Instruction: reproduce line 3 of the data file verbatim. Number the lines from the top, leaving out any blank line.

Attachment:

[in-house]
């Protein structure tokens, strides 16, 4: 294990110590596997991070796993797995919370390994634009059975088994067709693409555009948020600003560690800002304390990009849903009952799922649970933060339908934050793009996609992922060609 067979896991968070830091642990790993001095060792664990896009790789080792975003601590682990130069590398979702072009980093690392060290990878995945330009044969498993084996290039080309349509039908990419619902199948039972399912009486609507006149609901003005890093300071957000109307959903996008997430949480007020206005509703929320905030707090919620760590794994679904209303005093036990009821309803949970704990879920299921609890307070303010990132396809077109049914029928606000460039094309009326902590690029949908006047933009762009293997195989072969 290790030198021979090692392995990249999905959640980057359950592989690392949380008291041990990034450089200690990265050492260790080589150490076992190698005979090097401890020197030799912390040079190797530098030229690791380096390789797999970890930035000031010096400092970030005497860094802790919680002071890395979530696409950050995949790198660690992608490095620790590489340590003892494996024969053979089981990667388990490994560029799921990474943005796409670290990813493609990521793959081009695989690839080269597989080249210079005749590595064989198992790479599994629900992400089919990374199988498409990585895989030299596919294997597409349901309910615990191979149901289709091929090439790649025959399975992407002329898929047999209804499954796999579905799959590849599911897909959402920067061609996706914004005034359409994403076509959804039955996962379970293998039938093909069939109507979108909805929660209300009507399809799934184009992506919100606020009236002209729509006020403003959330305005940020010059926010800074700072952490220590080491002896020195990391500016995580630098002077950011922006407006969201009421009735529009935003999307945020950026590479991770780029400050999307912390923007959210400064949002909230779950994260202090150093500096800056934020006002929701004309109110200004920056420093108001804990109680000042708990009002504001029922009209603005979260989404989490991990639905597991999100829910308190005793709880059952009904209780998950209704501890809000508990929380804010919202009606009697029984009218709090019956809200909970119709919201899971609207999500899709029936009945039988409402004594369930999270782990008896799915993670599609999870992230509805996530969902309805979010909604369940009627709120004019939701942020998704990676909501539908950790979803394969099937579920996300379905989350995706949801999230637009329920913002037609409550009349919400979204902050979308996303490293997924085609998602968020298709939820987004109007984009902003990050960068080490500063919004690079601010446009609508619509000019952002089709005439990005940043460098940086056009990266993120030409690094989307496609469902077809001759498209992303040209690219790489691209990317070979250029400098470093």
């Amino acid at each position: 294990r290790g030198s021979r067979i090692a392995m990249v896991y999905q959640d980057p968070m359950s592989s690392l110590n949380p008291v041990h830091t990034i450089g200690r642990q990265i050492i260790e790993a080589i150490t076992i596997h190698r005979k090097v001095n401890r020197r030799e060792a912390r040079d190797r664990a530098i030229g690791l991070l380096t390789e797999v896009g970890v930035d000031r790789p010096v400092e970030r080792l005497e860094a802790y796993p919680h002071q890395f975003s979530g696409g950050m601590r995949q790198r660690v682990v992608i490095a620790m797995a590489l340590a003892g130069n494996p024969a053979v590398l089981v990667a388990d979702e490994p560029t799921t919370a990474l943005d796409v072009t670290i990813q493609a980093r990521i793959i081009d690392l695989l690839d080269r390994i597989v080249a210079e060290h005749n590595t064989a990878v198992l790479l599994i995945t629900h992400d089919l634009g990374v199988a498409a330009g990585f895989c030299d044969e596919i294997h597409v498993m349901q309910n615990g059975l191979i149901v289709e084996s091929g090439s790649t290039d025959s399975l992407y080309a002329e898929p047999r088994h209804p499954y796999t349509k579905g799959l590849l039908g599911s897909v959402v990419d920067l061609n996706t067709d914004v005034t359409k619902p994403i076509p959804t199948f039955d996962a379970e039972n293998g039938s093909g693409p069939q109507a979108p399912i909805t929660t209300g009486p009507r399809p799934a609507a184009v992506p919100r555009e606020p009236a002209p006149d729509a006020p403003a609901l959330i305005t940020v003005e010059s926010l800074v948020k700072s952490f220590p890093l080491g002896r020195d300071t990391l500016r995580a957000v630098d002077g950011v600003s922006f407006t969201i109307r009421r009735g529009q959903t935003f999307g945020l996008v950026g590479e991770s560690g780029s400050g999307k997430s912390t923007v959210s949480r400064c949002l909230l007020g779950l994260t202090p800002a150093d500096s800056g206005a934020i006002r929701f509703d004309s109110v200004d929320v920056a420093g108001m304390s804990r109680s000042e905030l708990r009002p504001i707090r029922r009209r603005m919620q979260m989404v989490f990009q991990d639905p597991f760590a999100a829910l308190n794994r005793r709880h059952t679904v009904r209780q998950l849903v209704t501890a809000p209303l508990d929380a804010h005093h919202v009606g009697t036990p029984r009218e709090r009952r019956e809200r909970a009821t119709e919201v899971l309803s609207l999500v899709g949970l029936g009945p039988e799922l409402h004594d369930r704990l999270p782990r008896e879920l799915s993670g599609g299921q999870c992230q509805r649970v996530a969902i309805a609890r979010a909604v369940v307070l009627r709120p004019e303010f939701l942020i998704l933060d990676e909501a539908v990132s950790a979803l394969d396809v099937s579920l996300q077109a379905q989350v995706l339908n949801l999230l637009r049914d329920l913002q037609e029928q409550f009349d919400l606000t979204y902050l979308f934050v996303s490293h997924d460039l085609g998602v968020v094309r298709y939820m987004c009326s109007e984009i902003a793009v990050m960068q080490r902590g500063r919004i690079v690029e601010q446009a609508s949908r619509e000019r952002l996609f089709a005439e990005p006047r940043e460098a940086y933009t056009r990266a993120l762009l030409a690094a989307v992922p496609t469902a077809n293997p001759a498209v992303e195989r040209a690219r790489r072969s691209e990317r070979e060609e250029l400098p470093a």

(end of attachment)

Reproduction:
């Amino acid at each position: 294990r290790g030198s021979r067979i090692a392995m990249v896991y999905q959640d980057p968070m359950s592989s690392l110590n949380p008291v041990h830091t990034i450089g200690r642990q990265i050492i260790e790993a080589i150490t076992i596997h190698r005979k090097v001095n401890r020197r030799e060792a912390r040079d190797r664990a530098i030229g690791l991070l380096t390789e797999v896009g970890v930035d000031r790789p010096v400092e970030r080792l005497e860094a802790y796993p919680h002071q890395f975003s979530g696409g950050m601590r995949q790198r660690v682990v992608i490095a620790m797995a590489l340590a003892g130069n494996p024969a053979v590398l089981v990667a388990d979702e490994p560029t799921t919370a990474l943005d796409v072009t670290i990813q493609a980093r990521i793959i081009d690392l695989l690839d080269r390994i597989v080249a210079e060290h005749n590595t064989a990878v198992l790479l599994i995945t629900h992400d089919l634009g990374v199988a498409a330009g990585f895989c030299d044969e596919i294997h597409v498993m349901q309910n615990g059975l191979i149901v289709e084996s091929g090439s790649t290039d025959s399975l992407y080309a002329e898929p047999r088994h209804p499954y796999t349509k579905g799959l590849l039908g599911s897909v959402v990419d920067l061609n996706t067709d914004v005034t359409k619902p994403i076509p959804t199948f039955d996962a379970e039972n293998g039938s093909g693409p069939q109507a979108p399912i909805t929660t209300g009486p009507r399809p799934a609507a184009v992506p919100r555009e606020p009236a002209p006149d729509a006020p403003a609901l959330i305005t940020v003005e010059s926010l800074v948020k700072s952490f220590p890093l080491g002896r020195d300071t990391l500016r995580a957000v630098d002077g950011v600003s922006f407006t969201i109307r009421r009735g529009q959903t935003f999307g945020l996008v950026g590479e991770s560690g780029s400050g999307k997430s912390t923007v959210s949480r400064c949002l909230l007020g779950l994260t202090p800002a150093d500096s800056g206005a934020i006002r929701f509703d004309s109110v200004d929320v920056a420093g108001m304390s804990r109680s000042e905030l708990r009002p504001i707090r029922r009209r603005m919620q979260m989404v989490f990009q991990d639905p597991f760590a999100a829910l308190n794994r005793r709880h059952t679904v009904r209780q998950l849903v209704t501890a809000p209303l508990d929380a804010h005093h919202v009606g009697t036990p029984r009218e709090r009952r019956e809200r909970a009821t119709e919201v899971l309803s609207l999500v899709g949970l029936g009945p039988e799922l409402h004594d369930r704990l999270p782990r008896e879920l799915s993670g599609g299921q999870c992230q509805r649970v996530a969902i309805a609890r979010a909604v369940v307070l009627r709120p004019e303010f939701l942020i998704l933060d990676e909501a539908v990132s950790a979803l394969d396809v099937s579920l996300q077109a379905q989350v995706l339908n949801l999230l637009r049914d329920l913002q037609e029928q409550f009349d919400l606000t979204y902050l979308f934050v996303s490293h997924d460039l085609g998602v968020v094309r298709y939820m987004c009326s109007e984009i902003a793009v990050m960068q080490r902590g500063r919004i690079v690029e601010q446009a609508s949908r619509e000019r952002l996609f089709a005439e990005p006047r940043e460098a940086y933009t056009r990266a993120l762009l030409a690094a989307v992922p496609t469902a077809n293997p001759a498209v992303e195989r040209a690219r790489r072969s691209e990317r070979e060609e250029l400098p470093a």